Seyfarth Shaw LLP

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By Jay Connolly & Aaron Belzer As cannabis growers and retailers struggle with the complex and onerous regulatory scheme governing California’s emerging legal marijuana marketplace, they may be excused for overlooking the requirements of California Safe Drinking Water and Toxic Enforcement Act of 1986—more commonly known as Proposition 65.  Neither the Medicinal and Adult-Use Cannabis Regulation and Safety Act (MAUCRSA), nor its implementing regulations, reference or suggest that cannabis growers or retailers are subject…
By Christopher Truxler & Nicole Baarts Seyfarth Synopsis: Workplace violence is no laughing matter. Although California law arms employers with strict laws to prevent workplace violence, no one wants to find themselves petitioning a court for emergency injunctive relief. Instead, employers should foster healthy workplaces and monitor early warning signs in order to address threats of violence before it is too late. “If I had a gun with two bullets and I was in a…
By Annette Tyman, Randel K. Johnson, and Michael L. Childers Seyfarth Synopsis: The U.S. District Court for the District of Columbia vacates the Office of Management and Budget’s (OMB) prior order staying the implementation of the revised EEO-1 Report which required employers to report W-2 wage information and total hours worked. On March 4, 2019, the U.S. District for the District of Columbia issued an opinion reinstating the EEOC’s collection of pay data…
By Ronald Gart and Christa Dommers Seyfarth Shaw LLP has released the results of its fourth annual Real Estate Market Sentiment Survey, which polled commercial real estate executives around the country from all sectors. Of interest to our readers, this year’s survey revealed that, despite the dramatic increase in the number of states legalizing marijuana, 85% of respondents are putting the brakes on investing in cannabis use real estate or leasing space to the cannabis…
By Latoya R. Laing and Erin Dougherty Foley Seyfarth Synopsis: A number of changes have been made (and proposed amendments are being considered) to the Illinois Human Rights Act since the beginning of the year. Read on for further information. Last June, we wrote about a series of amendments to the Illinois Human Rights Act. Since then, several of the amendments being considered back then have been signed into law. Last summer, Governor Bruce Rauner…
By Brent I. ClarkBenjamin D. BriggsMatthew A. Sloan, and Craig B. Simonsen Seyfarth Synopsis:  A construction contractor twice orders, via text message, his employees to work on a roof, and both times the employees fall through.  The contractor later testifies in a deposition that he did not ask them to work on the roof.  Lesson No. 1: don’t lie when you’re providing sworn testimony, especially when there exists discoverable evidence…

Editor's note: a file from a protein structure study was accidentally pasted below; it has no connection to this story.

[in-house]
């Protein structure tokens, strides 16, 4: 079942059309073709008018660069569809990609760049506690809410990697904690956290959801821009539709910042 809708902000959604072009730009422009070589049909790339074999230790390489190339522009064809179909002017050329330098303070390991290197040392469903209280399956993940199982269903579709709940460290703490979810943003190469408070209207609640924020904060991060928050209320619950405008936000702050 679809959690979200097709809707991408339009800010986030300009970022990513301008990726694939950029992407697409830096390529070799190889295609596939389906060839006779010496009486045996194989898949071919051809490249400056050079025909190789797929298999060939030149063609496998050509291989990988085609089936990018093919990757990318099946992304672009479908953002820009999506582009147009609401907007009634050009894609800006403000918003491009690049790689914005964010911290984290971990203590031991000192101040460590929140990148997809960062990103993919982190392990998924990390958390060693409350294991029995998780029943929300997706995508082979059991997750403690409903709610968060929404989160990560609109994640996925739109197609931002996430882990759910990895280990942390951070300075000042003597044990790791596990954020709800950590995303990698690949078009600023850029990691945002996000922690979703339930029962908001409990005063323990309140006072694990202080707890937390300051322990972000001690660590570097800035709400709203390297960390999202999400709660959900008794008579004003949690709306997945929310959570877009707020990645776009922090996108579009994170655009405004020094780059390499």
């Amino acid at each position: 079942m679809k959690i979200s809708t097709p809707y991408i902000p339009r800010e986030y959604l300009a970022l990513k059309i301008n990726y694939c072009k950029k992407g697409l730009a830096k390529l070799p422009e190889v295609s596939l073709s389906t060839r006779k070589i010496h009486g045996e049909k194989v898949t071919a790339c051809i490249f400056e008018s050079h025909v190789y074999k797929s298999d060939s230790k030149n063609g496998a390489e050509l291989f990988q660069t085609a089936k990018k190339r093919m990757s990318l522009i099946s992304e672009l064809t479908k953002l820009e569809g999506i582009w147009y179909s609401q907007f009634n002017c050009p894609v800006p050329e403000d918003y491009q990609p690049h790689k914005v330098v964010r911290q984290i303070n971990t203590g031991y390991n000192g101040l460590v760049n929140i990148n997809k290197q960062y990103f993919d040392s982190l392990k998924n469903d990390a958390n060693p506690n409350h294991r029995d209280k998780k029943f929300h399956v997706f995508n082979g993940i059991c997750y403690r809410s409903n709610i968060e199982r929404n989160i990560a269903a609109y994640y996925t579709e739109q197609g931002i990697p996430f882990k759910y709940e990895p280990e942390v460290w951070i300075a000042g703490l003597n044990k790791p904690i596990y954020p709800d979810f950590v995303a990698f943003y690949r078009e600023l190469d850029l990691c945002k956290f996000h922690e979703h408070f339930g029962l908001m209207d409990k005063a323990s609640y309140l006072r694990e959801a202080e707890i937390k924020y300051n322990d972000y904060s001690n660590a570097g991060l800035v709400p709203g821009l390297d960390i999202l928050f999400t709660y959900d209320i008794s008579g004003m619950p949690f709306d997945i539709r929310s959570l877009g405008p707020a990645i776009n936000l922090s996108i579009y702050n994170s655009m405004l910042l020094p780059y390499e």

By Kyla J. Miller and Erin Dougherty Foley Seyfarth Synopsis: According to the 4th Circuit, a female employee who was subjected to false rumors that her promotion was a result of sleeping with the boss can levy her claim for sex-based discrimination against her employer. The Court held that the Company served as a catalyst for the gossip stemming from one jealous co-worker, and held that these types of rumors are inherently based on sex…
By Brent I. Clark, Adam R. Young, Matthew A. Sloan, and Craig B. Simonsen Seyfarth Synopsis: Fifth Circuit rules on Title VII liability concerning workplace violence in a healthcare setting involving third parties. Gardner v. CLC of Pascagoula, No. 17-60072 (5th Cir. February 6, 2019). A recent decision from the U.S. Court of Appeals for the Fifth Circuit highlights the risks posed to employers in the healthcare and social assistance industries by…
By Pamela Q. Devata, Esther Slater McDonald, John Drury, and Connor M. Bateman Seyfarth Synopsis: As part of an evolving trend of narrowly interpreting the FCRA’s “standalone” disclosure and “clear and conspicuous” disclosure requirements, the Ninth Circuit has held that users of consumer reports may violate the FCRA and ICRAA by including “extraneous” state law notices and potentially “confusing” language in background disclosure forms. Both the Fair Credit Reporting Act (FCRA) and…
By Raymond C. Baldwin and Christine Mary Costantino Seyfarth Synopsis: The Fourth Circuit recently found that reducing a current employee’s voluntary overtime opportunities – despite the absence of a reduction in overall income – could be considered a tangible or materially adverse employment action sufficient to support a claim for retaliation and potentially foreclose an employer’s ability to rely on the Fargher/Ellerth defense to defeat hostile work environment claims based on sexual harassment. The Fourth…